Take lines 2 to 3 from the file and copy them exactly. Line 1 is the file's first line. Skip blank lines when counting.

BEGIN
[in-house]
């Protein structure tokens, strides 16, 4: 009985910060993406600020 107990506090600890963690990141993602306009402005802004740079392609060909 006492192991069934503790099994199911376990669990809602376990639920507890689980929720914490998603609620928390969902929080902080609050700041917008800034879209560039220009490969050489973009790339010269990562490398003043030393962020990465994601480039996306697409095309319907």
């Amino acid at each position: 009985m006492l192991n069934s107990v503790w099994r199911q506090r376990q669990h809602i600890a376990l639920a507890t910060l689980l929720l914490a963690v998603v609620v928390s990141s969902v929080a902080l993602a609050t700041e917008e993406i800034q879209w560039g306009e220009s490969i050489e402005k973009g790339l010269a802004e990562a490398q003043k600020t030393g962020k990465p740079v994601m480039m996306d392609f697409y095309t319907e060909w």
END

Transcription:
């Protein structure tokens, strides 16, 4: 009985910060993406600020 107990506090600890963690990141993602306009402005802004740079392609060909 006492192991069934503790099994199911376990669990809602376990639920507890689980929720914490998603609620928390969902929080902080609050700041917008800034879209560039220009490969050489973009790339010269990562490398003043030393962020990465994601480039996306697409095309319907």
């Amino acid at each position: 009985m006492l192991n069934s107990v503790w099994r199911q506090r376990q669990h809602i600890a376990l639920a507890t910060l689980l929720l914490a963690v998603v609620v928390s990141s969902v929080a902080l993602a609050t700041e917008e993406i800034q879209w560039g306009e220009s490969i050489e402005k973009g790339l010269a802004e990562a490398q003043k600020t030393g962020k990465p740079v994601m480039m996306d392609f697409y095309t319907e060909w």